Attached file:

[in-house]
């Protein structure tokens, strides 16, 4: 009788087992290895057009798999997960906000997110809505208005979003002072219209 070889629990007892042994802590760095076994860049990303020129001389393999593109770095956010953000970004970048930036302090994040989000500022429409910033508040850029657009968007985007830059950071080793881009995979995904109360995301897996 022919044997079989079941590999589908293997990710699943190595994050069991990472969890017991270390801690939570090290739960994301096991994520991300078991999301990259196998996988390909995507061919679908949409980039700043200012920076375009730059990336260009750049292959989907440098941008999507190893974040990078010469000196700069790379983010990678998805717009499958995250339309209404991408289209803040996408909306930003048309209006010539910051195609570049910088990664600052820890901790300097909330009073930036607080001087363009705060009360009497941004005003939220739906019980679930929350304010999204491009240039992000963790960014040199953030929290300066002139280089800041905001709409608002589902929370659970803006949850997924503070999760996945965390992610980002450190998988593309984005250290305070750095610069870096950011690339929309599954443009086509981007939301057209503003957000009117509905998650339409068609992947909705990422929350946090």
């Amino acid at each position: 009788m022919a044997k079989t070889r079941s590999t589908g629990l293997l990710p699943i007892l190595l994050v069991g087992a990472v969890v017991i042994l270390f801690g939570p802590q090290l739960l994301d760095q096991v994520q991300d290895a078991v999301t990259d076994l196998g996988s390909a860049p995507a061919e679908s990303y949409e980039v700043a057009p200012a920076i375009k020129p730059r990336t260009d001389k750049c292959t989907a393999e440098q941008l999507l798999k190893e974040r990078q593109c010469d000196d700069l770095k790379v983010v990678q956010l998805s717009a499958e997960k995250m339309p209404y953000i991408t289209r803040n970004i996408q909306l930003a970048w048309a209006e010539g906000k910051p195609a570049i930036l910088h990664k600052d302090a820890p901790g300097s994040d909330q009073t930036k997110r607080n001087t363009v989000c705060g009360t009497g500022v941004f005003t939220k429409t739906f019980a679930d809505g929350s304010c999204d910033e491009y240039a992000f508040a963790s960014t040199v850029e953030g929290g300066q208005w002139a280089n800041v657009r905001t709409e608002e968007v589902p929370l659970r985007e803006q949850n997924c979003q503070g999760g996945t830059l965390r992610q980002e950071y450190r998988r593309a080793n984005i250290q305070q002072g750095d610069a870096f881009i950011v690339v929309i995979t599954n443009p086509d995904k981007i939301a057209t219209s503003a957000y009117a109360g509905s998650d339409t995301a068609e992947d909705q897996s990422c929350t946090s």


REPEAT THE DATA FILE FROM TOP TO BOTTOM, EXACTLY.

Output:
[in-house]
């Protein structure tokens, strides 16, 4: 009788087992290895057009798999997960906000997110809505208005979003002072219209 070889629990007892042994802590760095076994860049990303020129001389393999593109770095956010953000970004970048930036302090994040989000500022429409910033508040850029657009968007985007830059950071080793881009995979995904109360995301897996 022919044997079989079941590999589908293997990710699943190595994050069991990472969890017991270390801690939570090290739960994301096991994520991300078991999301990259196998996988390909995507061919679908949409980039700043200012920076375009730059990336260009750049292959989907440098941008999507190893974040990078010469000196700069790379983010990678998805717009499958995250339309209404991408289209803040996408909306930003048309209006010539910051195609570049910088990664600052820890901790300097909330009073930036607080001087363009705060009360009497941004005003939220739906019980679930929350304010999204491009240039992000963790960014040199953030929290300066002139280089800041905001709409608002589902929370659970803006949850997924503070999760996945965390992610980002450190998988593309984005250290305070750095610069870096950011690339929309599954443009086509981007939301057209503003957000009117509905998650339409068609992947909705990422929350946090």
């Amino acid at each position: 009788m022919a044997k079989t070889r079941s590999t589908g629990l293997l990710p699943i007892l190595l994050v069991g087992a990472v969890v017991i042994l270390f801690g939570p802590q090290l739960l994301d760095q096991v994520q991300d290895a078991v999301t990259d076994l196998g996988s390909a860049p995507a061919e679908s990303y949409e980039v700043a057009p200012a920076i375009k020129p730059r990336t260009d001389k750049c292959t989907a393999e440098q941008l999507l798999k190893e974040r990078q593109c010469d000196d700069l770095k790379v983010v990678q956010l998805s717009a499958e997960k995250m339309p209404y953000i991408t289209r803040n970004i996408q909306l930003a970048w048309a209006e010539g906000k910051p195609a570049i930036l910088h990664k600052d302090a820890p901790g300097s994040d909330q009073t930036k997110r607080n001087t363009v989000c705060g009360t009497g500022v941004f005003t939220k429409t739906f019980a679930d809505g929350s304010c999204d910033e491009y240039a992000f508040a963790s960014t040199v850029e953030g929290g300066q208005w002139a280089n800041v657009r905001t709409e608002e968007v589902p929370l659970r985007e803006q949850n997924c979003q503070g999760g996945t830059l965390r992610q980002e950071y450190r998988r593309a080793n984005i250290q305070q002072g750095d610069a870096f881009i950011v690339v929309i995979t599954n443009p086509d995904k981007i939301a057209t219209s503003a957000y009117a109360g509905s998650d339409t995301a068609e992947d909705q897996s990422c929350t946090s």